A lawsuit seeking an immediate halt to oil and gas wastewater injection at 2,500 wells across California took a positive turn for energy producers last week as Superior Court Judge George C. Hernandez denied plaintiffs’ motion for a preliminary injunction in a closely watched case challenging long-standing operations in the California oil and gas industry.
Plaintiffs in Center for Biological Diversity v. California Department of Conservation, California Superior Court, Alameda County, asked the court to throw out the emergency proposed rulemaking recently issued by the Division of Oil, Gas and Geothermal Resources (“DOGGR”). Additionally, the plaintiffs sought an injunction to stop injection wells operating in disputed aquifers.
Under the emergency proposed rulemaking, wastewater injections into non-exempt aquifers must be phased out by 2017. The proposed phasing-out period gives both DOGGR and the U.S. Environmental Protection Agency (“EPA”) the opportunity to determine whether some of the aquifers should be considered suitable places to inject produced water.
In finding no evidence of risk of imminent harm to protected non-exempt aquifers, the court concluded: “On this record, the threat of such contamination [of drinking water aquifers] is theoretical and speculative and plainly outweighed by the other harms [to the public, economy and industry] which are virtually certain to occur if an injunction issues.”
This ruling frees DOGGR to begin working with the EPA to resolve the issues surrounding the disputed aquifers. Indeed, DOGGR recently submitted a letter to the U.S. EPA that provides an update on its progress on reviewing aquifer exemptions and boundary changes for the disposal of produced water under the Safe Drinking Water Act (“SDWA”).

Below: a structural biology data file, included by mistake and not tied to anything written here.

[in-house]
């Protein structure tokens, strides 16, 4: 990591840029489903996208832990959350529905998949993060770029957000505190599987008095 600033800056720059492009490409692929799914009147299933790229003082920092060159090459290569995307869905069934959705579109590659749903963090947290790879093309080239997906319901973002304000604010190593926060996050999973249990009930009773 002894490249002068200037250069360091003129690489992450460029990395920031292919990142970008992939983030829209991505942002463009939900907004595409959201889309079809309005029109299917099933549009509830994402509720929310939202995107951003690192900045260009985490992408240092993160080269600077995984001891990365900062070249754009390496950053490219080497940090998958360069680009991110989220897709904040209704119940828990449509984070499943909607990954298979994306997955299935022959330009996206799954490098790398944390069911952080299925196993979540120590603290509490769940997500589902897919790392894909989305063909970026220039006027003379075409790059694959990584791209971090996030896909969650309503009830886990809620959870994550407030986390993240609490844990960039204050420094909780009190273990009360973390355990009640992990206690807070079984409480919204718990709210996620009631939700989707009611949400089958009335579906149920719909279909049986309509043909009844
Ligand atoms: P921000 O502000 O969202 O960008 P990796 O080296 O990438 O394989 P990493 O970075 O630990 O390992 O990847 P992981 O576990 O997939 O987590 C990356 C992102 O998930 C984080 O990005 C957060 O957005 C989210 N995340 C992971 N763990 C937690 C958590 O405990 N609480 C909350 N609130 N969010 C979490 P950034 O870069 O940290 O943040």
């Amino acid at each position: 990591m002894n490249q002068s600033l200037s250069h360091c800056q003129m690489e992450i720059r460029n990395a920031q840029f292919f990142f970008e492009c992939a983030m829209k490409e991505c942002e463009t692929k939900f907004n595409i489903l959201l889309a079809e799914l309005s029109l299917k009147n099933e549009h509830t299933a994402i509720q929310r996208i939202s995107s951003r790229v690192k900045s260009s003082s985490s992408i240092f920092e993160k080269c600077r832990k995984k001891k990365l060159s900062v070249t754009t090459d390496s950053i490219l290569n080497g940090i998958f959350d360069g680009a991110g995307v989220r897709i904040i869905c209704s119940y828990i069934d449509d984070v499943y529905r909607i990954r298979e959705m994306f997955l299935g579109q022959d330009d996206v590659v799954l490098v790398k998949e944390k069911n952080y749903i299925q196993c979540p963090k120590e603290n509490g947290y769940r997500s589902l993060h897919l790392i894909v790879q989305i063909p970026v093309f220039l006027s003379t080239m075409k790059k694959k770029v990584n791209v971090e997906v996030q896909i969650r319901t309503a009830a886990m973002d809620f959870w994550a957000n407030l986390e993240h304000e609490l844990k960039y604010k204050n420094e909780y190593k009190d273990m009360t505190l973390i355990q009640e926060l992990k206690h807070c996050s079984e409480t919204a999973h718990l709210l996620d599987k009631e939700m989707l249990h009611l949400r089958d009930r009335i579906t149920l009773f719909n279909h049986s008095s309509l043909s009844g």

DOGGR has an agreement with the EPA to operate the Underground Injection Control (“UIC”) program in the state. The UIC is a federal program that regulates the construction, operation, permitting, and closure of underground injection wells.
Under the SDWA, an aquifer may be exempted from the UIC program if it is not currently being used — and will not be used in the future — as a drinking water source, or it has a high total dissolved solids content. Without an aquifer exemption, certain types of energy production, mining, or waste disposal into underground sources of drinking water are prohibited.
DOGGR plans to conduct a preliminary assessment of whether the disputed aquifers, which were historically treated as exempt, presently meet the criteria for an aquifer exemption. Where there is insufficient evidence that the zone of injection meets the criteria for an aquifer exemption, DOGGR will implement a plan and timeframe for addressing the closure of injection wells in those areas.
DOGGR’s preliminary assessment is that some of the disputed aquifers may not meet the criteria for an aquifer exemption. However, there are residual water quality questions to be resolved concerning these aquifers that may support exemptions.
In terminating injection permits, DOGGR is required to adhere to Federal regulations implementing the UIC program. Under section 124.5(a) of the Code of Federal Regulations, title 40, injection permits issued by DOGGR “may only be modified, revoked and reissued, or terminated for the reasons specified in §§ 144.39 or 144.40.”
Under Section 144.40, DOGGR may only terminate a permit during its term for three causes:
Noncompliance by the permittee with any condition of the permit;
The permittee’s failure in the application or during the permit issuance process to disclose fully all relevant facts, or the permittee’s misrepresentation of any relevant facts at any time; or
A determination that the permitted activity endangers human health or the environment and can only be regulated to acceptable levels by permit modification or termination[.]
This blog will continue to monitor this situation as DOGGR makes final determinations as to the disputed aquifers.